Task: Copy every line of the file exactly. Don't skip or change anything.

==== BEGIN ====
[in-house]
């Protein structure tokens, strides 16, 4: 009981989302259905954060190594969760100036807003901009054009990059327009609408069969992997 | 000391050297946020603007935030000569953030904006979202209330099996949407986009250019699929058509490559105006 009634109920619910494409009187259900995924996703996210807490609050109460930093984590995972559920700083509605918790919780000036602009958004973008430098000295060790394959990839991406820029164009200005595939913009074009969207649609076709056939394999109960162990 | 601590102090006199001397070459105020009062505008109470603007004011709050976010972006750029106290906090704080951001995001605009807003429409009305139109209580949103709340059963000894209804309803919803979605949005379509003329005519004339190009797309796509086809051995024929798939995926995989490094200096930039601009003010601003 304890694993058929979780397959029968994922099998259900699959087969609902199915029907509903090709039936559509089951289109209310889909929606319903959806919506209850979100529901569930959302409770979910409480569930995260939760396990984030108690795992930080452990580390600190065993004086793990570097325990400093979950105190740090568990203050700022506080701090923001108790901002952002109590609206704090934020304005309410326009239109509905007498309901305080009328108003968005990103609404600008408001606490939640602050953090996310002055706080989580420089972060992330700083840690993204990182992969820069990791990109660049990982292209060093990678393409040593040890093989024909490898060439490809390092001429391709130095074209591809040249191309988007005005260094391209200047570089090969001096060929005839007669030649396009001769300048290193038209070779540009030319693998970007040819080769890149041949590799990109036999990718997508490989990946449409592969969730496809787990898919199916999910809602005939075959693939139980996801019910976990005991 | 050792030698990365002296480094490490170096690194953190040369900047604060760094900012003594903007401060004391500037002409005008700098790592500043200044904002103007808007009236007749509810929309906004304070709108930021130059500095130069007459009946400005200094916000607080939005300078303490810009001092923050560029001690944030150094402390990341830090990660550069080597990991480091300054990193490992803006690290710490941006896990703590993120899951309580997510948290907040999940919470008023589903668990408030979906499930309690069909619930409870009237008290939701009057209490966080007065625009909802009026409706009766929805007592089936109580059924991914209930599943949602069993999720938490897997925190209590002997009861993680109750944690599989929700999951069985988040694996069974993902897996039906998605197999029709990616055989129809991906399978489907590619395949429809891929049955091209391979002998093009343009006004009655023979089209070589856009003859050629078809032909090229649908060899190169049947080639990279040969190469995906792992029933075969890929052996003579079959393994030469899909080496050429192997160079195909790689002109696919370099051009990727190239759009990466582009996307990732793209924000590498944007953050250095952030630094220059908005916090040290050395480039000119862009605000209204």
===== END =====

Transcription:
[in-house]
């Protein structure tokens, strides 16, 4: 009981989302259905954060190594969760100036807003901009054009990059327009609408069969992997 | 000391050297946020603007935030000569953030904006979202209330099996949407986009250019699929058509490559105006 009634109920619910494409009187259900995924996703996210807490609050109460930093984590995972559920700083509605918790919780000036602009958004973008430098000295060790394959990839991406820029164009200005595939913009074009969207649609076709056939394999109960162990 | 601590102090006199001397070459105020009062505008109470603007004011709050976010972006750029106290906090704080951001995001605009807003429409009305139109209580949103709340059963000894209804309803919803979605949005379509003329005519004339190009797309796509086809051995024929798939995926995989490094200096930039601009003010601003 304890694993058929979780397959029968994922099998259900699959087969609902199915029907509903090709039936559509089951289109209310889909929606319903959806919506209850979100529901569930959302409770979910409480569930995260939760396990984030108690795992930080452990580390600190065993004086793990570097325990400093979950105190740090568990203050700022506080701090923001108790901002952002109590609206704090934020304005309410326009239109509905007498309901305080009328108003968005990103609404600008408001606490939640602050953090996310002055706080989580420089972060992330700083840690993204990182992969820069990791990109660049990982292209060093990678393409040593040890093989024909490898060439490809390092001429391709130095074209591809040249191309988007005005260094391209200047570089090969001096060929005839007669030649396009001769300048290193038209070779540009030319693998970007040819080769890149041949590799990109036999990718997508490989990946449409592969969730496809787990898919199916999910809602005939075959693939139980996801019910976990005991 | 050792030698990365002296480094490490170096690194953190040369900047604060760094900012003594903007401060004391500037002409005008700098790592500043200044904002103007808007009236007749509810929309906004304070709108930021130059500095130069007459009946400005200094916000607080939005300078303490810009001092923050560029001690944030150094402390990341830090990660550069080597990991480091300054990193490992803006690290710490941006896990703590993120899951309580997510948290907040999940919470008023589903668990408030979906499930309690069909619930409870009237008290939701009057209490966080007065625009909802009026409706009766929805007592089936109580059924991914209930599943949602069993999720938490897997925190209590002997009861993680109750944690599989929700999951069985988040694996069974993902897996039906998605197999029709990616055989129809991906399978489907590619395949429809891929049955091209391979002998093009343009006004009655023979089209070589856009003859050629078809032909090229649908060899190169049947080639990279040969190469995906792992029933075969890929052996003579079959393994030469899909080496050429192997160079195909790689002109696919370099051009990727190239759009990466582009996307990732793209924000590498944007953050250095952030630094220059908005916090040290050395480039000119862009605000209204």